Filing a gift tax return, Form 709, is advisable even if the gift of virtual currency is below the threshold limit of $15,000 (years 2020 and 2021) since it can function as basis documentation for the donee.
The holding period of virtual currency by the donee will include the donor’s holding period. If there is no documentation of the donor’s holding period, the donee’s gift receipt date will start the holding period.
The Financial Crime Enforcement Network (FinCEN) in Notice 2020-2 said it intends to propose the reporting of virtual currency holdings in foreign accounts exceeding $10,000 on Foreign Bank and Financial Accounts (FBAR).
Form 8938, Statement of Specified Foreign Financial Assets, does not specifically address virtual currencies. Conservatively, it is probably a good practice to report virtual currencies held in foreign bank accounts. Following FinCEN’s guidelines, the IRS might issue similar guidelines and regulations.
Virtual currency used for charitable donations will be treated as non-cash donations. If the virtual currency was held for more than a year, the donation value will be FMV on the date of payment. If it was held for less than a year, the donation value will be the lesser of the FMV on the date of payment or the receipt date.
Consider a scenario where the taxpayer decides to donate two coins. On the date of donation, it was trading at $600. If held for more than a year, the value of the donation will be $1,200. If held for one year, continuing from Example 1, since on the date of receipt the value was $500, the donation value will only be $1,000. In a recent Chief Counsel Advice 202114020, the IRS held that if a taxpayer makes a charitable contribution of cryptocurrency valued at more than $5,000, a qualified appraisal is required.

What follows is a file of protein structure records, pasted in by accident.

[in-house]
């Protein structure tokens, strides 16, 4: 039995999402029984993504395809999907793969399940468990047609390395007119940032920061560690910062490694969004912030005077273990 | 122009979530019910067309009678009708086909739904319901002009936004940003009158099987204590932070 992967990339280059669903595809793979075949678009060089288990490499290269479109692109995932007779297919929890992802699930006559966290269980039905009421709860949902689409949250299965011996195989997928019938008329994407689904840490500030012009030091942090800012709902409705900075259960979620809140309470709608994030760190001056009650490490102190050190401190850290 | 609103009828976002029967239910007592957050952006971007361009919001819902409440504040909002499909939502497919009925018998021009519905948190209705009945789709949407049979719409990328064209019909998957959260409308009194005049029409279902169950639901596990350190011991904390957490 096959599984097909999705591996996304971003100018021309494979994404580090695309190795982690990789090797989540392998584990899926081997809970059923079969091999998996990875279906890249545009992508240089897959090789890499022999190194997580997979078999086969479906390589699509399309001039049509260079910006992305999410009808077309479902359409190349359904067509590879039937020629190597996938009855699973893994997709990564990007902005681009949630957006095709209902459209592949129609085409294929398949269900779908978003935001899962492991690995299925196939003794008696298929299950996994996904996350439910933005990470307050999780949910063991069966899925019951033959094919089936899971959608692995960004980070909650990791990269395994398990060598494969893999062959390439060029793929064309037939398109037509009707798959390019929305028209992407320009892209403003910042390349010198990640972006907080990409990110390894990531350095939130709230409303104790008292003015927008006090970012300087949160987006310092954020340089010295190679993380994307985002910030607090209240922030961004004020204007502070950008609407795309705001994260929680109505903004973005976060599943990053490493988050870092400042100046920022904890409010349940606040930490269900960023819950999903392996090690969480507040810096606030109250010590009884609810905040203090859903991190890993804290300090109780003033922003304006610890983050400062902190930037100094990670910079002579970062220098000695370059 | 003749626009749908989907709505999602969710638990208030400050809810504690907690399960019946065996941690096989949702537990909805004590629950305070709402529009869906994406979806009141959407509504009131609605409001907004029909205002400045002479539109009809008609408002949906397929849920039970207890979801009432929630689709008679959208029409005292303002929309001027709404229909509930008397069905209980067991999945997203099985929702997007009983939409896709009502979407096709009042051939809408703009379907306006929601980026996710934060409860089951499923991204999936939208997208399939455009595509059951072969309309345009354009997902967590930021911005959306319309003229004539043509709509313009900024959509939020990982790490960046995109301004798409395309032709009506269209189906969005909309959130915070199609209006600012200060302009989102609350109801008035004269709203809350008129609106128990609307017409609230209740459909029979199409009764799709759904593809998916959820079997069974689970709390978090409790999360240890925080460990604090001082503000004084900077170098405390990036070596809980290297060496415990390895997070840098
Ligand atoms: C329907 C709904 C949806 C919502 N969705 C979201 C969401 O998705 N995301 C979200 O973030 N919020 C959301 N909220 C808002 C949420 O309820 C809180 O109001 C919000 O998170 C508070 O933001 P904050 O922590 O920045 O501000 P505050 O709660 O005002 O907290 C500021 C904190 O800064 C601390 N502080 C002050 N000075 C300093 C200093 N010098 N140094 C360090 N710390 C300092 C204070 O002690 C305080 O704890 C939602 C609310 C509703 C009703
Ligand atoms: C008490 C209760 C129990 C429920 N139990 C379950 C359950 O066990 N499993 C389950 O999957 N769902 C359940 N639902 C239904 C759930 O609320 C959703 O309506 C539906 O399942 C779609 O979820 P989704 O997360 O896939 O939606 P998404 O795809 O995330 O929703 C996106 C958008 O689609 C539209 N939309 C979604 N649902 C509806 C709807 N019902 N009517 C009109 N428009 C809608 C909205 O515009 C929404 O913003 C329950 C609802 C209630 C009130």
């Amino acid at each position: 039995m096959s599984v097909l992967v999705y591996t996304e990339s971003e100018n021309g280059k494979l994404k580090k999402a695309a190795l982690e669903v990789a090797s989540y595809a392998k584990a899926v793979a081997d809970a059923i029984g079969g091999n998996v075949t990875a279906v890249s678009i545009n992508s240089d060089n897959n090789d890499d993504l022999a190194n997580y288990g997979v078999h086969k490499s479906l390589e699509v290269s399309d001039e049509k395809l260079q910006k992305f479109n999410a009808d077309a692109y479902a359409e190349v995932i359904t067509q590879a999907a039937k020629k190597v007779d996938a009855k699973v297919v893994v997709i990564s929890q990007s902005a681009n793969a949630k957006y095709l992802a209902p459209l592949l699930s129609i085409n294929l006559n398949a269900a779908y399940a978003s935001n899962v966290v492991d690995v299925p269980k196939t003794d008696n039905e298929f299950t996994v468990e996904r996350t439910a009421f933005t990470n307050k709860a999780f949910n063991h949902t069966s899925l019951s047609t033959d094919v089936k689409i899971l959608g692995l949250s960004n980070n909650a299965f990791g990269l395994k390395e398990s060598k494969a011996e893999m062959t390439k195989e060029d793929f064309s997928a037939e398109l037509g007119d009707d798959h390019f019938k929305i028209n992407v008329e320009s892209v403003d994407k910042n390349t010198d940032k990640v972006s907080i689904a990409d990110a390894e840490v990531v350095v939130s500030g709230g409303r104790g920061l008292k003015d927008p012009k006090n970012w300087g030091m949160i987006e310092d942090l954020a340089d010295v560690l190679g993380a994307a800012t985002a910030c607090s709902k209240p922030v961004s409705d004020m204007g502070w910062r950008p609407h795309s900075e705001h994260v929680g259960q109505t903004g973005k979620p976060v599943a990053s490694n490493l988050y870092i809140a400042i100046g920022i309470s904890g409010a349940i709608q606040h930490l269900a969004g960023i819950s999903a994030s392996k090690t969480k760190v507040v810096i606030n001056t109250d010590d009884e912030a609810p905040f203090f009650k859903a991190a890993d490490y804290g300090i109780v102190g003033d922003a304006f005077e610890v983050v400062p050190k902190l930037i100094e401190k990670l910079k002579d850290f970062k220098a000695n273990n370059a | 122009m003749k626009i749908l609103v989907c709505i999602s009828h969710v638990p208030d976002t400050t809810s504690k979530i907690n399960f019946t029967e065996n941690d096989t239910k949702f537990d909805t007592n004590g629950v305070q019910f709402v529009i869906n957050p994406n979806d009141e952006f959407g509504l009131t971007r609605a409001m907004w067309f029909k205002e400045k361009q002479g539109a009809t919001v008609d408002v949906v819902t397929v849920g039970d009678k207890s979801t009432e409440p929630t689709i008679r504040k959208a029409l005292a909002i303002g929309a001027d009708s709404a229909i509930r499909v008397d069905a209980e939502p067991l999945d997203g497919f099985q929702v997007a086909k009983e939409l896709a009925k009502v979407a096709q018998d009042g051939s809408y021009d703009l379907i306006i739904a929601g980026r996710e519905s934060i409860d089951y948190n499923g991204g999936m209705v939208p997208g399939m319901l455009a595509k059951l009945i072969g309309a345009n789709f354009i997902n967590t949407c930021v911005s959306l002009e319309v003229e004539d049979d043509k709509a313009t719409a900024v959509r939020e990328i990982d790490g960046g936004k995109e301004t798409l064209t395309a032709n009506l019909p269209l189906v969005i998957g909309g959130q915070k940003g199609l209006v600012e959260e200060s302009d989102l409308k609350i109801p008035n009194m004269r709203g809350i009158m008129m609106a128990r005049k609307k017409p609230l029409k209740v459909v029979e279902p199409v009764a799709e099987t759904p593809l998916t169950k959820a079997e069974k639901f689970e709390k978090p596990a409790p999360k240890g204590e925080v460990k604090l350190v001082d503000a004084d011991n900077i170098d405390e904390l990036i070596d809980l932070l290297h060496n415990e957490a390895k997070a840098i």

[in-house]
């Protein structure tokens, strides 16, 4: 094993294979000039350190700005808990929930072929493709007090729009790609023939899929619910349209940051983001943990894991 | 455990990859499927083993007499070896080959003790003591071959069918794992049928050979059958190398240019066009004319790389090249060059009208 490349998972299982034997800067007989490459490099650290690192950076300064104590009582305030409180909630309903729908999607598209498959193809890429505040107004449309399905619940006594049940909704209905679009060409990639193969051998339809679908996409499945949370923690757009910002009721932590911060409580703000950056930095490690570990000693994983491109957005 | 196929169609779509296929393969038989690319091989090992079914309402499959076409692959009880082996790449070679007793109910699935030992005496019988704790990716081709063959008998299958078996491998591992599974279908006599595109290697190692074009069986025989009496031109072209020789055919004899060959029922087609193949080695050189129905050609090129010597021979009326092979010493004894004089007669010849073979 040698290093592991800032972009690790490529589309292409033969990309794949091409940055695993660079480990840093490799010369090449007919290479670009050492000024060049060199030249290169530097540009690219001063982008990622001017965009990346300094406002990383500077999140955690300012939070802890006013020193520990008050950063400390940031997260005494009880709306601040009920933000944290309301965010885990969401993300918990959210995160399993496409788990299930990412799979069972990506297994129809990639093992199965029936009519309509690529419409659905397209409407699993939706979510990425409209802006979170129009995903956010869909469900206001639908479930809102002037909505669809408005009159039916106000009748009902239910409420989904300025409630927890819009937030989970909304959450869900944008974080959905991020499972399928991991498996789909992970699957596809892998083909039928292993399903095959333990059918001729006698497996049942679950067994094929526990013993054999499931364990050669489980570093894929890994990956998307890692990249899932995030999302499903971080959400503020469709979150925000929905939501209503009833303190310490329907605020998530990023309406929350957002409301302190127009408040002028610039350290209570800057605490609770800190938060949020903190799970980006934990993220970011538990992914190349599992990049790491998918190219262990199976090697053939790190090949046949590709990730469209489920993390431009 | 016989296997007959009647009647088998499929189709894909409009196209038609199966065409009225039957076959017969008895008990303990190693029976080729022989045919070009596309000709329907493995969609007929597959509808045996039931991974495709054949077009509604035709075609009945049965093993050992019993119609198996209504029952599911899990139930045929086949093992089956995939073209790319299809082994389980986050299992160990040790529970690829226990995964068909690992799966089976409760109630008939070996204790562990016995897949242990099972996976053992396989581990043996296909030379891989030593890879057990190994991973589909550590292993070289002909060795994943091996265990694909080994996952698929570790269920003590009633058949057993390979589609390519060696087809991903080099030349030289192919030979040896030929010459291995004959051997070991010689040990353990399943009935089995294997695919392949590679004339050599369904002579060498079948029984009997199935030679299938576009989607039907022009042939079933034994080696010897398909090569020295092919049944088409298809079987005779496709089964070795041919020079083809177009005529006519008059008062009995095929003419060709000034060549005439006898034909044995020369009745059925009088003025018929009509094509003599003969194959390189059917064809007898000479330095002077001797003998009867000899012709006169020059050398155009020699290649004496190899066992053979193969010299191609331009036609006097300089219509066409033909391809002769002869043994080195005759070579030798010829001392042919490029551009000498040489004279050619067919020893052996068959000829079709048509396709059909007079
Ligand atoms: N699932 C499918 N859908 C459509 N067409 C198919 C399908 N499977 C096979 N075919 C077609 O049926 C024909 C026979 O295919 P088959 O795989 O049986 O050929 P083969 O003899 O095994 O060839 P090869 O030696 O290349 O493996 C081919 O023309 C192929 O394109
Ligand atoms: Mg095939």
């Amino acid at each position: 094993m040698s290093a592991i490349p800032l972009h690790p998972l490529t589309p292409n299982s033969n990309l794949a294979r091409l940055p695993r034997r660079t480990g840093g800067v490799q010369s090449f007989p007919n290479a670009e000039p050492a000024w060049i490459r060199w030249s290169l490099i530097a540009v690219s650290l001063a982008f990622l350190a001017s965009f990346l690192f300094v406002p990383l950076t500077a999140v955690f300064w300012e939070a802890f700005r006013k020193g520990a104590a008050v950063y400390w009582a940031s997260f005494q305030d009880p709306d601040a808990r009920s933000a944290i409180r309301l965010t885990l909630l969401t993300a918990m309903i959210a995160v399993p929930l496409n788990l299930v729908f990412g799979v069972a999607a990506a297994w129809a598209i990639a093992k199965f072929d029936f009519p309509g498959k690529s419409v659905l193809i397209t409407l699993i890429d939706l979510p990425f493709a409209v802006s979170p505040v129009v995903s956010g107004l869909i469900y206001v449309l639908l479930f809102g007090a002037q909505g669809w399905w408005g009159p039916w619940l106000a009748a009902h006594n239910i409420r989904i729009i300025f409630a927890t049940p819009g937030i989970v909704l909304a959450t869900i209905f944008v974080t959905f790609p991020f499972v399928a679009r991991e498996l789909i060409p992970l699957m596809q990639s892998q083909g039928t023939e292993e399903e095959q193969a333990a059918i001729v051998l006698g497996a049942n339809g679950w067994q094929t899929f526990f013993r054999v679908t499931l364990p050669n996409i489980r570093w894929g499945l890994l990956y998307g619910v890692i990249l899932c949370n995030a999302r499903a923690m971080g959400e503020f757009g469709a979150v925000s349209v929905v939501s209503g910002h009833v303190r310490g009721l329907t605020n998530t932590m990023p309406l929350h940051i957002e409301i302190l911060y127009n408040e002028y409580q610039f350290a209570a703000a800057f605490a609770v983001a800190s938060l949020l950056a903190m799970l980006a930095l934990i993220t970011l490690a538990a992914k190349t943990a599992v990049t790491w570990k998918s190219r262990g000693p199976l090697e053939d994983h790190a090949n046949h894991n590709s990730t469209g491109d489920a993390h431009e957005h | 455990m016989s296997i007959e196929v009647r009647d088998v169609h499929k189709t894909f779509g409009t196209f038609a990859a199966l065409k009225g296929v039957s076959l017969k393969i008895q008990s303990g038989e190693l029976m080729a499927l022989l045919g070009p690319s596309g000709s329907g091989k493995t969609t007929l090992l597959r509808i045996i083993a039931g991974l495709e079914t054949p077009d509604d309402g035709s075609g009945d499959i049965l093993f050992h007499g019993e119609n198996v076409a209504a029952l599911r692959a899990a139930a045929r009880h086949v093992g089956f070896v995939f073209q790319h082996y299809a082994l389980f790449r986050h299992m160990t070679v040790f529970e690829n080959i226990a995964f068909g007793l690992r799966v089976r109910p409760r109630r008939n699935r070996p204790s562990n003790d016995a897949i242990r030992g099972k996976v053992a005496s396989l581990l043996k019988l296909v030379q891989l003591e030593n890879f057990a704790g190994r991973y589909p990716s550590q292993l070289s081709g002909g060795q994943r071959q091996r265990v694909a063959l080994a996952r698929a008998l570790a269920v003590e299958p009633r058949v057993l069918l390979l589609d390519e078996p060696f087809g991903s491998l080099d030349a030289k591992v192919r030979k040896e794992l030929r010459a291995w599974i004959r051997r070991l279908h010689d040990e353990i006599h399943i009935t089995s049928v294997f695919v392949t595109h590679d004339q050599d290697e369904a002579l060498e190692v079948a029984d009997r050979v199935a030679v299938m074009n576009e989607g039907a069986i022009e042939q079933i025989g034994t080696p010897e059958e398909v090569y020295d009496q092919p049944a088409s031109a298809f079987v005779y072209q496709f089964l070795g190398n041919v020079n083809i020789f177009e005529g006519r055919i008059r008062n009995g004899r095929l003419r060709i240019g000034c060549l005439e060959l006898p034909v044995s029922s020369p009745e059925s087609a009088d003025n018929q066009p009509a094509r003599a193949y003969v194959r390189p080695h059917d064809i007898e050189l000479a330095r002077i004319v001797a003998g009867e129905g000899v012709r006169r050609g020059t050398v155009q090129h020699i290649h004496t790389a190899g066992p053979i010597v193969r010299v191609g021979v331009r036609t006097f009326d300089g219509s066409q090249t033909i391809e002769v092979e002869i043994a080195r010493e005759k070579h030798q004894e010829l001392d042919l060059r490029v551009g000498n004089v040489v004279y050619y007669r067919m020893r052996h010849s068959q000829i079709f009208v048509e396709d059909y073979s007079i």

Penalties and Assessment
The IRS has been actively taking steps and sending Letters 6173, 6174 and 6174-A, each attempting to address the non-reporting or incorrect reporting of virtual currencies. For example:
- Letter 6173, the IRS addresses non-reporting of virtual currency on the tax returns filed in the recent years by the taxpayer.
- Letter 6174 is an advisory letter providing taxability information on virtual currency.
- Letter 6174-A addresses the issue of not reporting the virtual currency transactions properly on the tax returns.
In all of these letters, the IRS makes it clear that it is aware of the virtual currency account held by the taxpayer. The three notices advise filing amended returns where needed to report or correct the reporting of the virtual currency transactions.
If there are no virtual currency transactions to be reported as a response to Letter 6173, the taxpayer has to sign the letter under penalty of perjury. In the case of Letters 6174 and 6174-A, the IRS warns taxpayers about potential civil and criminal enforcement for non-reporting or incorrect reporting of virtual currency transactions.
Since information reporting forms are to be filed with the IRS for transactions involving virtual currencies from third parties, it is imperative that taxpayers voluntarily and correctly report income to avoid such letters or penalty assessments from the IRS.
With the recent FTX scandal and with many other frauds involving cryptocurrency, there are multiple bills in Congress to regulate cryptocurrency. We can expect the federal government and the IRS to issue more regulations in the near future.
- Emerging Topics in Blockchain and Cryptocurrency
- An Accountant’s Guide to Blockchain and Cryptocurrency
- Emerging Technologies for Accountants, Including Blockchain and Cryptocurrencies
IRS Pub 2014-21
About the Author: Roopa Srikanth, CPA, is Tax Manager at Carr, Riggs, & Ingram, LLC. She may be contacted at email@example.com.